AMP is a wholesale power supplier and service provider for 130 public power utilities in Ohio, Pennsylvania, Michigan, Virginia, Kentucky, West Virginia, Delaware and Indiana. Three Ohio members own the Napoleon project: Napoleon, St. Marys and Waynesfield. The project is connected to Napoleon's electric system, which saves AMP money on transmission costs.

Engaging the Community

While utilities who own solar generation can control transmission and interconnection, managing customer-owned or customer—leased assets is a separate challenge, but one in which many options exist for engaging those customers. Utilities in municipalities may choose to employ financing mechanisms such as net metering or feed-in tariffs to make solar economically feasible for customers.

Gainesville Regional Utilities in Gainesville, Florida, began using a feed-in-tariff in 2009 with approval from its city commission. The feed-in-tariff paid as much as 32 cents-per-kWh with a 20-year contract for solar systems constructed in 2009 and 2010. The utility recalculated rates in 2011 and organized generation into three classes, prices for which ranged from 15 cents-per-kWh to 21 cents-per-kWh.

Residential solar installations are typically small in comparison to utility-scale projects, so the utility capped capacity for the program at 4 MW per calendar year. The program was overly successful, receiving eight years' worth of applications within its first few months of operation. In 2013 a total of nearly 4 MW was installed through the program.

Sharing Assets

It can be easier for utilities to manage one centrally located solar generation system rather than find ways to interconnect and integrate separate distributed installations, which is why community solar projects are an attractive alternative.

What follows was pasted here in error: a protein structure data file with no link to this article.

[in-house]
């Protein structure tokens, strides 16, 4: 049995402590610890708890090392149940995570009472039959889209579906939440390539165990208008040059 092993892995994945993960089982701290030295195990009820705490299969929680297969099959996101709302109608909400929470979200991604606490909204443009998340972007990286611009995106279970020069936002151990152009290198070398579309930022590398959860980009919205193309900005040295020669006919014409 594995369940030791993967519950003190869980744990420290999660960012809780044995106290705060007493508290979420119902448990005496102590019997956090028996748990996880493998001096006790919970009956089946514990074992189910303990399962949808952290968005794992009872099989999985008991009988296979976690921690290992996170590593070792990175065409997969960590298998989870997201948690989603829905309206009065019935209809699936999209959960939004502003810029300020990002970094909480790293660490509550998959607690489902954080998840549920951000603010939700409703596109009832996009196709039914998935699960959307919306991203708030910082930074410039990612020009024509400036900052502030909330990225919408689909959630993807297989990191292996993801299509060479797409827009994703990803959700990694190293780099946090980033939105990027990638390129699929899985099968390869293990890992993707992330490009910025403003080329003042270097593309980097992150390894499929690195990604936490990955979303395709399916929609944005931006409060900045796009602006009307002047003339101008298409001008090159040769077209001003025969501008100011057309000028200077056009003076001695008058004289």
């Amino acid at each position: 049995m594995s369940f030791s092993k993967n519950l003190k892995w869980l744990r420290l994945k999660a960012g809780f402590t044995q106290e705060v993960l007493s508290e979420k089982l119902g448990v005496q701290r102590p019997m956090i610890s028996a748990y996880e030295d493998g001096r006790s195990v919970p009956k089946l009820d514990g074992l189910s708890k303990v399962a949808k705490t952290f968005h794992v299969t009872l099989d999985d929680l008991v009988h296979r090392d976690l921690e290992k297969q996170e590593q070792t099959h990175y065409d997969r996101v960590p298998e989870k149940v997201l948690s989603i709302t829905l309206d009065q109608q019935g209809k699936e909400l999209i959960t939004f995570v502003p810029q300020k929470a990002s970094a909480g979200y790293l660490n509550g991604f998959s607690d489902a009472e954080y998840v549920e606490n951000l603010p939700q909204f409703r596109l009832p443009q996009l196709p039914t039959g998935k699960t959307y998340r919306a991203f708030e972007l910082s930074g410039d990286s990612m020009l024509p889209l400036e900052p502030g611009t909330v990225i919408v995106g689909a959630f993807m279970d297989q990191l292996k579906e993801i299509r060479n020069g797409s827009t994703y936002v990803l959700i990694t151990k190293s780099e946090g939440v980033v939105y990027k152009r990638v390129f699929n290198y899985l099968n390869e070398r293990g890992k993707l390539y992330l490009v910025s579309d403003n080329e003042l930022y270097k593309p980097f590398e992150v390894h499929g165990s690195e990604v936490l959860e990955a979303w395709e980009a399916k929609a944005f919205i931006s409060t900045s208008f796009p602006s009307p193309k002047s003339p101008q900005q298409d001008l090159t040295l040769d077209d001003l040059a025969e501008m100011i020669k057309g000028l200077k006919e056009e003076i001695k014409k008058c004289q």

Community solar projects, sometimes called solar gardens, involve customer ownership through shares of the project's cost. Depending on the financing mechanism in place, a customer's participation may mean an offset to their electric bills.

Community solar projects may be sponsored by the utility, a group of consumers or a third party. Colorado Springs Utilities took the latter option when it added community solar garden rules to its renewable energy standard in 2012. The utility offered a bill credit program for customers and the gardens are constructed and owned by the developer. The third party is also responsible for customer participation.

The Colorado Springs city council in 2013 extended the rebates for the community solar garden program's initial run and directed the utility to roll its lessons learned into a new program. The utility launched a 2-MW program later that year with monthly bill credits for each rate class between .04 and .06 cents-per-kWh. Developers for the projects are chosen through a request for proposals process and customers can either purchase or lease a share of the garden. Developers receive payment from customers for their purchase or lease of the share and also receive payments based on the solar garden's performance."